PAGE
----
Coherency between two EEG channels and is defined as where is the cross-spectrum of the two channels at frequency and is defined as where and are the (complex) Fourier transformations of the time series of and of channels and , respectively, is the expectation value, and * is complex conjugation. In practice, the expectation value is obtained by averaging over a large number of epochs. and are the autospectra of the signals at channels and , respectively.

2.3. Beamformers

The goal of beamforming is to estimate the time course of a dipole at a specific location in the brain as accurate as possible. To achieve that goal, sensor data are linearly combined such that the (presumed) activity of other sources is minimized [35]. We here recall shortly the basic procedure.

If the location where we want to calculate the time course is and the activity of the dipole at this location is , the data measured with EEG electrodes is the superposition of dipoles at sampling time : where is the forward model for a source at location with given orientation. The vector is of size , where is the number of electrodes and is additive noise which is assumed here to arise from noninteracting sources. A beamformer is a spatial filter constructed to (a) pass the signal from the source of interest with unit magnitude and (b) to minimize total power. If the source of interest is independent of all other sources (called background), power values of source of interest and background are additive. Therefore, minimizing total power is equivalent to minimizing the power of the background and hence to maximizing signal-to-noise ratio. At a specific location inside the brain we estimate the signals , for , corresponding to the source component in -, -, and -direction, as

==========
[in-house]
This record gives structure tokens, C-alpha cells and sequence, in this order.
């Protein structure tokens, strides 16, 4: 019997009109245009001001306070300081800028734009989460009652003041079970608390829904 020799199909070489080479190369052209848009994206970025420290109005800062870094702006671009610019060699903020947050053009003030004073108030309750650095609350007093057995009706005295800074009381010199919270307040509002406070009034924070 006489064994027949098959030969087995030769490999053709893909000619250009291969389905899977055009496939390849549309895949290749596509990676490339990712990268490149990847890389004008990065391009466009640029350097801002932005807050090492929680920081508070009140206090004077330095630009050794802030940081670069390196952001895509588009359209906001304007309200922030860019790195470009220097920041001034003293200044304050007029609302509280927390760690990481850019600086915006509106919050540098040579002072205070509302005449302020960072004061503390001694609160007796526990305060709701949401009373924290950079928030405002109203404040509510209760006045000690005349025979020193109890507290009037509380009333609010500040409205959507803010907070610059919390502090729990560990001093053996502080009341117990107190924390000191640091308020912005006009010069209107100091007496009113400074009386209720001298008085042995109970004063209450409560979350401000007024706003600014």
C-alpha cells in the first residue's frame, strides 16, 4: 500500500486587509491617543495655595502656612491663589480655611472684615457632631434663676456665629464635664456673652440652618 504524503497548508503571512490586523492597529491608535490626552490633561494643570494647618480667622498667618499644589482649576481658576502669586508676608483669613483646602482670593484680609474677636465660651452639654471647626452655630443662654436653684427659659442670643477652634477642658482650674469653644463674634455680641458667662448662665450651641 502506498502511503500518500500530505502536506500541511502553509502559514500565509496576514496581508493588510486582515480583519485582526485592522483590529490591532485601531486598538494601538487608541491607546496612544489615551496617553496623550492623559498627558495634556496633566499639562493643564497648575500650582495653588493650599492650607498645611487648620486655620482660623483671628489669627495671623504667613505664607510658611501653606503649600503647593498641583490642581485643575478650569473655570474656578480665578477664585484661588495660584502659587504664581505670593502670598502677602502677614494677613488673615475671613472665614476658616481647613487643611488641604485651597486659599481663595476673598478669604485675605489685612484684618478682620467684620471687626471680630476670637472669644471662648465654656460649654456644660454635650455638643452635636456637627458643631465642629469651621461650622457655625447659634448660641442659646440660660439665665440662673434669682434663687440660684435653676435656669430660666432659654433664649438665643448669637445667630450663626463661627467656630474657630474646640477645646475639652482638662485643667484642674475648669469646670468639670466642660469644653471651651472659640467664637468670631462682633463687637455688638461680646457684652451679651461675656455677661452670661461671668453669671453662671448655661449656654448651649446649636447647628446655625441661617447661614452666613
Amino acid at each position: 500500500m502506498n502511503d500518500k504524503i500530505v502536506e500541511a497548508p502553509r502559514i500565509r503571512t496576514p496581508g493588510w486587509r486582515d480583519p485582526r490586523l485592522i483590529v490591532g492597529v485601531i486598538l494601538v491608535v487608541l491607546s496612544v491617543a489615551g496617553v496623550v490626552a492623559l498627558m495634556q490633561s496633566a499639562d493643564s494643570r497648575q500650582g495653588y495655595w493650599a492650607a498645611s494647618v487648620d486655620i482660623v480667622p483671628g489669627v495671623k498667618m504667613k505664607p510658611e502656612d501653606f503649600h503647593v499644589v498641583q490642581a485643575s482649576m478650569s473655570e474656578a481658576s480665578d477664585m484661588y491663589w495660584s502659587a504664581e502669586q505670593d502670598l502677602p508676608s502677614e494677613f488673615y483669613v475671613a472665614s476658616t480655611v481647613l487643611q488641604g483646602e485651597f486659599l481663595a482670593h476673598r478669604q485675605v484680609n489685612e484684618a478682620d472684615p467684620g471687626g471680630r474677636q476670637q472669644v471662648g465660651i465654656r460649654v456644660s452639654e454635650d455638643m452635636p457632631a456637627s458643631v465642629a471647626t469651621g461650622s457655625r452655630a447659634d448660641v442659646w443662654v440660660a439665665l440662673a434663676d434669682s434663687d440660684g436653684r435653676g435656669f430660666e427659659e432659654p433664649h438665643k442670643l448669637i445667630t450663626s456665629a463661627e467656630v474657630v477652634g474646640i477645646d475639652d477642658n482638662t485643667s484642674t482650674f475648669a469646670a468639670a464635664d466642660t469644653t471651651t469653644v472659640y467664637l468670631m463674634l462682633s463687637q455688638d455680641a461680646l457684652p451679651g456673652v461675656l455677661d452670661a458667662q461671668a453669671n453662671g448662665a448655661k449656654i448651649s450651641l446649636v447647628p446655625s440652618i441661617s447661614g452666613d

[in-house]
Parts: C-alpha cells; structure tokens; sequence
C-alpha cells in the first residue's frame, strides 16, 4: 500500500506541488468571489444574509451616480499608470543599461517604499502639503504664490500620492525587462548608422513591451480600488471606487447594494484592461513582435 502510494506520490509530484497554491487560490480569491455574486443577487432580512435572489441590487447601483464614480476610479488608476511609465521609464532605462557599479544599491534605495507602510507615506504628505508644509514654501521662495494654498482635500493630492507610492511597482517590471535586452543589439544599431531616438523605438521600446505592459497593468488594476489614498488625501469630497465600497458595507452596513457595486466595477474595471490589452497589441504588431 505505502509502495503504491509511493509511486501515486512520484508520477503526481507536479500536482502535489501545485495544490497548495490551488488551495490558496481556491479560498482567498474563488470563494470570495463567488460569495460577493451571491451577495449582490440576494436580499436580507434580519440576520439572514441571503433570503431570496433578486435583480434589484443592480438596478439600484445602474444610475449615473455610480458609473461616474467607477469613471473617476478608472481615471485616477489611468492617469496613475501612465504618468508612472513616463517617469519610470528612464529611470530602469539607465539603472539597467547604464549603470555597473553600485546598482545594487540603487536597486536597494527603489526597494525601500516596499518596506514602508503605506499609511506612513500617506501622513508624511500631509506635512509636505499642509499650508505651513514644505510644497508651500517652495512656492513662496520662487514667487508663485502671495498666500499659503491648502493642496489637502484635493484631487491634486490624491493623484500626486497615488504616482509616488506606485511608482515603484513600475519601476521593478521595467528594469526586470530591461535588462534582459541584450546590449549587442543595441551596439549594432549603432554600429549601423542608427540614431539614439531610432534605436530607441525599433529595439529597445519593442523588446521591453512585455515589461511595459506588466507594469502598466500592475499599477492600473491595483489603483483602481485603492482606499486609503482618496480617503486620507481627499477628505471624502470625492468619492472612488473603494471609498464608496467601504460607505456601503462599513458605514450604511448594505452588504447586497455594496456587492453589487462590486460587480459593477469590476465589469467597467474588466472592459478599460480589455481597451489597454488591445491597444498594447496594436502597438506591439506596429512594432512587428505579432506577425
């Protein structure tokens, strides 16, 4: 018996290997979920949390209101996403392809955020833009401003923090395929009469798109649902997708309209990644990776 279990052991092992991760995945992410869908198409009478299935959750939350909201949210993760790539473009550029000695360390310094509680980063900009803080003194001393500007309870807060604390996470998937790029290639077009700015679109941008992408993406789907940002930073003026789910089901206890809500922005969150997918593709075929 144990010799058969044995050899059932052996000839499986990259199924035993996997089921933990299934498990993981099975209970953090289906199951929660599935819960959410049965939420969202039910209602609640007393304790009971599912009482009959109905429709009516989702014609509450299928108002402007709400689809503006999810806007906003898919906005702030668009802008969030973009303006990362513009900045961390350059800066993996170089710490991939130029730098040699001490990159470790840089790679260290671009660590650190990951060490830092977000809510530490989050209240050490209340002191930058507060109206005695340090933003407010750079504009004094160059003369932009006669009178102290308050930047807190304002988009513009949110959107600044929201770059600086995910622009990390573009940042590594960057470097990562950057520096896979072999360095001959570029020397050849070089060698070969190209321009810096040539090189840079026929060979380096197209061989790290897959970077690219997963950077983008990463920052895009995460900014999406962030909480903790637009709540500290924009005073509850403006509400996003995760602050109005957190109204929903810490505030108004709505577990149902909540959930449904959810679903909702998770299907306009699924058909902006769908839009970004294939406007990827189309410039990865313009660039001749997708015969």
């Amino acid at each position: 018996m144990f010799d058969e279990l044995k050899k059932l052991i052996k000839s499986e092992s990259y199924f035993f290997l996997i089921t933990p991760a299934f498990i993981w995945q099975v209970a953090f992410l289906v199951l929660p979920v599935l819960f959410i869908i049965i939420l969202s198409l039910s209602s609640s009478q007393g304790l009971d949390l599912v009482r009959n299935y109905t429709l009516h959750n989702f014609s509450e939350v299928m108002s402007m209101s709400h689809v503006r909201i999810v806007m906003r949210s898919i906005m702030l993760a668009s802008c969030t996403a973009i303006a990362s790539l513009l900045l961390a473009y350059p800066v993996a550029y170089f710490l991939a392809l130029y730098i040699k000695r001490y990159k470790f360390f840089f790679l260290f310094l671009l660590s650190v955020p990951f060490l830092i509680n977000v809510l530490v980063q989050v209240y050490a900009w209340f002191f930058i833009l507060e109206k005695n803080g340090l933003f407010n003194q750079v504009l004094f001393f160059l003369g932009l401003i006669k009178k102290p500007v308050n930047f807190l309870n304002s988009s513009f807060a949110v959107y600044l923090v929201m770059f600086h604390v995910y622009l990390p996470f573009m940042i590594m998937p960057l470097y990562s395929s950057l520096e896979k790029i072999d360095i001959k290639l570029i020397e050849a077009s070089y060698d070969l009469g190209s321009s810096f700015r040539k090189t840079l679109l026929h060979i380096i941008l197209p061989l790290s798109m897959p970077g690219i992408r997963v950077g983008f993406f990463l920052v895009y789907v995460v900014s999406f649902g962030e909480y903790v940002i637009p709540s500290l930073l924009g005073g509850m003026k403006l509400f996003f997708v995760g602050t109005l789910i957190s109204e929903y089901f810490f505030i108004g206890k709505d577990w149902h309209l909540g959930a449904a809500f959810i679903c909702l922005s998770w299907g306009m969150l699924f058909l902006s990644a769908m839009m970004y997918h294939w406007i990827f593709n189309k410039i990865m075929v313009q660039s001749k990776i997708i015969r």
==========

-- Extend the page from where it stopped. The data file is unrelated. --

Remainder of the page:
If we denote the topography of the source in direction as the filter weights are chosen to satisfy the following constraint: where the matrix is the covariance matrix of the measured data in time domain or the cross-spectrum matrix in frequency domain. The optimization is solved by